As evening settles and an already deep and eerie fog appears to thicken and congeal around us, the girl is most interested in the ice.
There at the glorious tip of Battery Point at the Massabesic Audubon Center, we have the icy lake to ourselves. Almost on a whim, we decided to take a late-in-the-day hike; homework finished, house chores completed, mostly everybody else watching football.
A wide, well graded and straightforward trail led us down to this place. The high temps and odd fog have turned some parts of the trail into a snowy soup. No snowshoes were needed, but the slushy mix makes the hike longer than it normally would have been. The center is located on an old farm on a peninsula of land that narrows down into the main body of the lake. Now, as Janelle explore the point, I open a thermos of tea and sit back and breathe deeply.
Battery Point used to be a grand picnic spot, with a pavilion that looked like a lighthouse and comfort areas. Now, only the brick pillars near the water remain. The rest of the point is open grass. For an amazing vintage shot of Battery Point, click here: Vintage Battery Point
The lake is not quite frozen enough to walk on. It looks like a patterned quilt in bumpy shades of blue. I can see the pull the lake has on the child as she scrambles down near the shore, getting as close to the patchwork ice as she can to take pictures or just find peculiar ice formations.
“When can we walk on the water?” she asks over her shoulder.
“Another couple weeks anyway,” I say. But if weather patterns continue like this, who knows, maybe never. “Tell you what, we’ll bring two cars next time and hike out here, then walk across the lake to a car and drive back.”
This works for her. “Watch this,” she says. She’s pried a helmet-shaped chunk of ice off a rock and tosses it into the lake. The chunk shatters, but cracks the water ice into thin beautiful ribbons that spread out over the lake surface like a deep blue spider web.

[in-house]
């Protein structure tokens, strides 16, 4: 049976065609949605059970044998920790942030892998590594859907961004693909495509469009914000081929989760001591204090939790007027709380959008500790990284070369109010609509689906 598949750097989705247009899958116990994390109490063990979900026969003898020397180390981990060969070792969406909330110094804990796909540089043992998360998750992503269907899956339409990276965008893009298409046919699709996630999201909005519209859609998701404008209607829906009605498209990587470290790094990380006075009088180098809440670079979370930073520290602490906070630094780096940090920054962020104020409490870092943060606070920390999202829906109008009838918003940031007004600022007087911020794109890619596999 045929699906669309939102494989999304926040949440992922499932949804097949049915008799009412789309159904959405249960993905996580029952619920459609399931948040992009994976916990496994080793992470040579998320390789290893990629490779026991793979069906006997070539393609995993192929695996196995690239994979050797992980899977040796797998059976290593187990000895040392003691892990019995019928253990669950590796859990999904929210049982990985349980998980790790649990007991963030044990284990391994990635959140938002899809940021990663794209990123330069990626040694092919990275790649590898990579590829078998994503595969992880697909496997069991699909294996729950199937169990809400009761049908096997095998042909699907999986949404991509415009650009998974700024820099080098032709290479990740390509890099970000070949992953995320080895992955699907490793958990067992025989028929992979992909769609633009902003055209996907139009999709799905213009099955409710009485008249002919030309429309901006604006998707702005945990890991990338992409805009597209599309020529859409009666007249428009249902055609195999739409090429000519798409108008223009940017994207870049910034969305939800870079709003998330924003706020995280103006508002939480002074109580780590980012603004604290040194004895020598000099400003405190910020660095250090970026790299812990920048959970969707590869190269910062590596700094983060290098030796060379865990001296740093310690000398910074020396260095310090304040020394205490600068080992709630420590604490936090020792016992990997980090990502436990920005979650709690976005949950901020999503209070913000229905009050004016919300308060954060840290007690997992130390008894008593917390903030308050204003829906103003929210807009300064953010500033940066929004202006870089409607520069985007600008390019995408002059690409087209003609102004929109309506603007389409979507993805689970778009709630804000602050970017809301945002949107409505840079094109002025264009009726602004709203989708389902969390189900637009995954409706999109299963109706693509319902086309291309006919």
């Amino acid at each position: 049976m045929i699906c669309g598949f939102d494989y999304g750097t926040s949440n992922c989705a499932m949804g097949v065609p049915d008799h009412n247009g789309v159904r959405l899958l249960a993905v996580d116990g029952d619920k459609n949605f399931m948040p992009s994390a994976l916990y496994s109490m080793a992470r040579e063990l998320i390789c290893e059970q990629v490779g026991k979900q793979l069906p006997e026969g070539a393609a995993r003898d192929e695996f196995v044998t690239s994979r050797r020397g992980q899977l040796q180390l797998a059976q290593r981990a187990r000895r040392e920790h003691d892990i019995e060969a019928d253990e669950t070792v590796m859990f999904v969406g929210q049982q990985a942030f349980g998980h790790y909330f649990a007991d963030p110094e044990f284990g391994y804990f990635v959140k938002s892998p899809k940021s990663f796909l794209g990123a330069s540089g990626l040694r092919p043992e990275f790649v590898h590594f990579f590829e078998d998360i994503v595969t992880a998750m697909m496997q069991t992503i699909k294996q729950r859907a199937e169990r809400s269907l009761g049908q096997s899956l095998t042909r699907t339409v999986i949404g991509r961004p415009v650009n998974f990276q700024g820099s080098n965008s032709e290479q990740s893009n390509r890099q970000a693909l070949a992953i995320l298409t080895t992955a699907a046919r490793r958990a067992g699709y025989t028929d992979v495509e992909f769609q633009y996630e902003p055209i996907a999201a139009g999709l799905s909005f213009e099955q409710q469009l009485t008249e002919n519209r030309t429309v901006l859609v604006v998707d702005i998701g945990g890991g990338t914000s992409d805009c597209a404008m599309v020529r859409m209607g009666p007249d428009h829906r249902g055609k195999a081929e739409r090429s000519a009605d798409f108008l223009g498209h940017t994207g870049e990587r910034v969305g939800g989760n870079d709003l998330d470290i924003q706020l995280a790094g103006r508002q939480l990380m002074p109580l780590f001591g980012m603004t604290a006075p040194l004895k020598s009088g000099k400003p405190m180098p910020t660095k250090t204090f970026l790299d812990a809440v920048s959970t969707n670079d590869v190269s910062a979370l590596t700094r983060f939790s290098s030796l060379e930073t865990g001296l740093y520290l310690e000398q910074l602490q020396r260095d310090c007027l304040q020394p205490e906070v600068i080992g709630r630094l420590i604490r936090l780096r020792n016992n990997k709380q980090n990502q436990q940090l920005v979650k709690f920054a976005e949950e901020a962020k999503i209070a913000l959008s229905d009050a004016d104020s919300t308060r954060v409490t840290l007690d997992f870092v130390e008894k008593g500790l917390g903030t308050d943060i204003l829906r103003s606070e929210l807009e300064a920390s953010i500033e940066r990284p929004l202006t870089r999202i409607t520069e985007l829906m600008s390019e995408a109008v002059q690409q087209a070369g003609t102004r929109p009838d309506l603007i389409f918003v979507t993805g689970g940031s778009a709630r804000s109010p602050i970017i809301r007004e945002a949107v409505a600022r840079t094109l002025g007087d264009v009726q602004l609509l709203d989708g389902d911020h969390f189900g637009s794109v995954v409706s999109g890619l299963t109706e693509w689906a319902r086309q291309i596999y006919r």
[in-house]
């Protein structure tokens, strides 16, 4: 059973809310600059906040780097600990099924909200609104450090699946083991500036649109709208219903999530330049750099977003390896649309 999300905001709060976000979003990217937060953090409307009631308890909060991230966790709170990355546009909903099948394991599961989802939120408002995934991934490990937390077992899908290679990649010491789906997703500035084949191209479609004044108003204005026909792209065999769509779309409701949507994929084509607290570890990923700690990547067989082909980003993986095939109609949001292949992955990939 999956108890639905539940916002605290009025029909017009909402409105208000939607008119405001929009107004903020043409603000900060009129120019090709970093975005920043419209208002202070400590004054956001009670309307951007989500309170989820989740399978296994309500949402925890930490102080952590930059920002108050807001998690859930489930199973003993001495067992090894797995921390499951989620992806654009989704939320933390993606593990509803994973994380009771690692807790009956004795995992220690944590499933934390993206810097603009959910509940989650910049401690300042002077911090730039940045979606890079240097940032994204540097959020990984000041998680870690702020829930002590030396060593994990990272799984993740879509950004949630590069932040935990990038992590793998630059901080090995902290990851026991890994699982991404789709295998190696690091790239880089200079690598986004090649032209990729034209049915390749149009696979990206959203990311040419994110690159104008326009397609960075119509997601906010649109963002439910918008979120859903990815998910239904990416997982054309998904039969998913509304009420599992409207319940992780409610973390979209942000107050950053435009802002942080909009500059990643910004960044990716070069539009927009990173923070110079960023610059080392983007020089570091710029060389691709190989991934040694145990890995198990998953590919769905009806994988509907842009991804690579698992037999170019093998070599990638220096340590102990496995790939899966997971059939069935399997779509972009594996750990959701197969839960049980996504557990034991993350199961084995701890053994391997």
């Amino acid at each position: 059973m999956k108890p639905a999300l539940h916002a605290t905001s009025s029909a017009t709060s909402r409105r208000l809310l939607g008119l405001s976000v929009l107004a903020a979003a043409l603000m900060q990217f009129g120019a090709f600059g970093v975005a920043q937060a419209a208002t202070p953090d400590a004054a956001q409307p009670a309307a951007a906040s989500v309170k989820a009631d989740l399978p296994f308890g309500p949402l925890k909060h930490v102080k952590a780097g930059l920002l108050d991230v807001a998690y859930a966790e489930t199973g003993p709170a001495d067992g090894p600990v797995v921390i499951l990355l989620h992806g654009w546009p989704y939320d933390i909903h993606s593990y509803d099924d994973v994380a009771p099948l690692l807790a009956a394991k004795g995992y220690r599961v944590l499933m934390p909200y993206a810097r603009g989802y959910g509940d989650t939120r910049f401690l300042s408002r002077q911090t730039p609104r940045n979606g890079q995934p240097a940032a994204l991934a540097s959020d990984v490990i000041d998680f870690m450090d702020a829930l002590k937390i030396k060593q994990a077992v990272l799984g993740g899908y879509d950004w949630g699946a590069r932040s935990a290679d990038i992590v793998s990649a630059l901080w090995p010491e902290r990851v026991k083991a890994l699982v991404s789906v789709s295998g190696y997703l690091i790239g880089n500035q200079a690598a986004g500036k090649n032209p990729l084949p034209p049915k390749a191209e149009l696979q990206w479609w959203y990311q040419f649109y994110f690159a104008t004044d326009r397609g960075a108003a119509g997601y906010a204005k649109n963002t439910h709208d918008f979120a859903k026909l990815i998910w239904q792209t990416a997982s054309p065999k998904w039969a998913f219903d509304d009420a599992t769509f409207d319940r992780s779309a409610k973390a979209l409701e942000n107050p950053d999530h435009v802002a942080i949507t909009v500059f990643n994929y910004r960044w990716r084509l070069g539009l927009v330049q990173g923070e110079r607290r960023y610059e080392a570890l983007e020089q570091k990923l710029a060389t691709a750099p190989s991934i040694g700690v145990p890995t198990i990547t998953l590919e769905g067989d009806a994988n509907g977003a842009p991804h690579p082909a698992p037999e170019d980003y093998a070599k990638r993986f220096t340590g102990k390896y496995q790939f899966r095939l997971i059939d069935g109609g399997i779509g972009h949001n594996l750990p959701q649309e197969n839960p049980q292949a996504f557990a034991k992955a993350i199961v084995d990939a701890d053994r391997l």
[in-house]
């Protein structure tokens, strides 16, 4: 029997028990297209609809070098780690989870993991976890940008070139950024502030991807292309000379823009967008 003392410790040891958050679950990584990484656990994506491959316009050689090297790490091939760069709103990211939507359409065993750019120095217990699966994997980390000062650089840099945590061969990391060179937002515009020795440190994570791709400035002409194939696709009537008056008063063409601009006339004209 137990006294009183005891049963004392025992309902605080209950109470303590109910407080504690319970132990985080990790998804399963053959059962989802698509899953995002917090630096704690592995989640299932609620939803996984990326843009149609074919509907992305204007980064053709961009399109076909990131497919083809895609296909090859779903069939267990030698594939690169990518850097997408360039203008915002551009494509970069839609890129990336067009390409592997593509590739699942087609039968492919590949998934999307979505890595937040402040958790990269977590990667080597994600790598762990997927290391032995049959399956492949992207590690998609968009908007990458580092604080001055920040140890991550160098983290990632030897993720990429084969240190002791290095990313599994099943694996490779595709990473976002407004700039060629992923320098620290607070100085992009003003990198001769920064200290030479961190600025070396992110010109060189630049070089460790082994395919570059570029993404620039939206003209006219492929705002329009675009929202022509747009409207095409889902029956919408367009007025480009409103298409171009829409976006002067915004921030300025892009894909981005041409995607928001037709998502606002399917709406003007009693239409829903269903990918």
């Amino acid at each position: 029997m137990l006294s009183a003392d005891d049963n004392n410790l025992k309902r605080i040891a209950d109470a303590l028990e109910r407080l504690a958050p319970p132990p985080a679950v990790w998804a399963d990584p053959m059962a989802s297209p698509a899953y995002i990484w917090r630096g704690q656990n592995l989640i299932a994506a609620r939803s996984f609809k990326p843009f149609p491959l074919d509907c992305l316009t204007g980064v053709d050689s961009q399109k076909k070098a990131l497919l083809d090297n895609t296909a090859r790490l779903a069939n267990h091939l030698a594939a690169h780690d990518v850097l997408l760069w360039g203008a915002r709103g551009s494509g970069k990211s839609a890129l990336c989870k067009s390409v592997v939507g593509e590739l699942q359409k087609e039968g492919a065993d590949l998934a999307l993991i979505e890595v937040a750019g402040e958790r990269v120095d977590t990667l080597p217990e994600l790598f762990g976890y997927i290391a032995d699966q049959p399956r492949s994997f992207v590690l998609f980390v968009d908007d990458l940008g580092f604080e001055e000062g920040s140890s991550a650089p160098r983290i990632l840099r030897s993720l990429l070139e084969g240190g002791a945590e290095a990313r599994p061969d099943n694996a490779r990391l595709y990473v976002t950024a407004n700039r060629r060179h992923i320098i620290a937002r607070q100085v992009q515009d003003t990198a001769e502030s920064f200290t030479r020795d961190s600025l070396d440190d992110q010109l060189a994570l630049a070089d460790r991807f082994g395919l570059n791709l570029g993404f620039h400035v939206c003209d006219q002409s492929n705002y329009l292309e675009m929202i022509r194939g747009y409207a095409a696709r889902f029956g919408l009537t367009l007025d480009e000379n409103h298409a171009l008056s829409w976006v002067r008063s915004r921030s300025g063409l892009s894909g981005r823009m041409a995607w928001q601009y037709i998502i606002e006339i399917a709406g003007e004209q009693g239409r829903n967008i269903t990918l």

“Whoa, cool,” she says. Then pauses. “Guess it is too thin to walk on now.”
And so the afternoon goes. We have headlamps so we’re not concerned about the dark, and as we make our way home, Janelle occupies herself with creating “snow-cones” by wrapping icy snow in fallen leaves.
“Why do you like ice so much” I ask her.
“I just like water. ” She shrugs. “All kinds of water.”
If you go: The Massabesic Audubon Center is located in Auburn, just off Route 28. The center itself is free, though it was closed during the time we were there. Trails are accessible even after center hours, however. Park in the lot across the street, walk straight up to the main doors and turn left toward the open field for trails. There is a kiosk nearby with trail maps. For more information or hours, the center’s link is here: Massabesic Audubon Center.
Our hike: The Yellow Trail to Battery point and back. Trailhead is near the kiosk.
Our miles: About 3.4
Pictures link: Massabesic Aububon Center, Battery Point
Want to see a really cool pic of what Battery Point used to look like: Vintage shot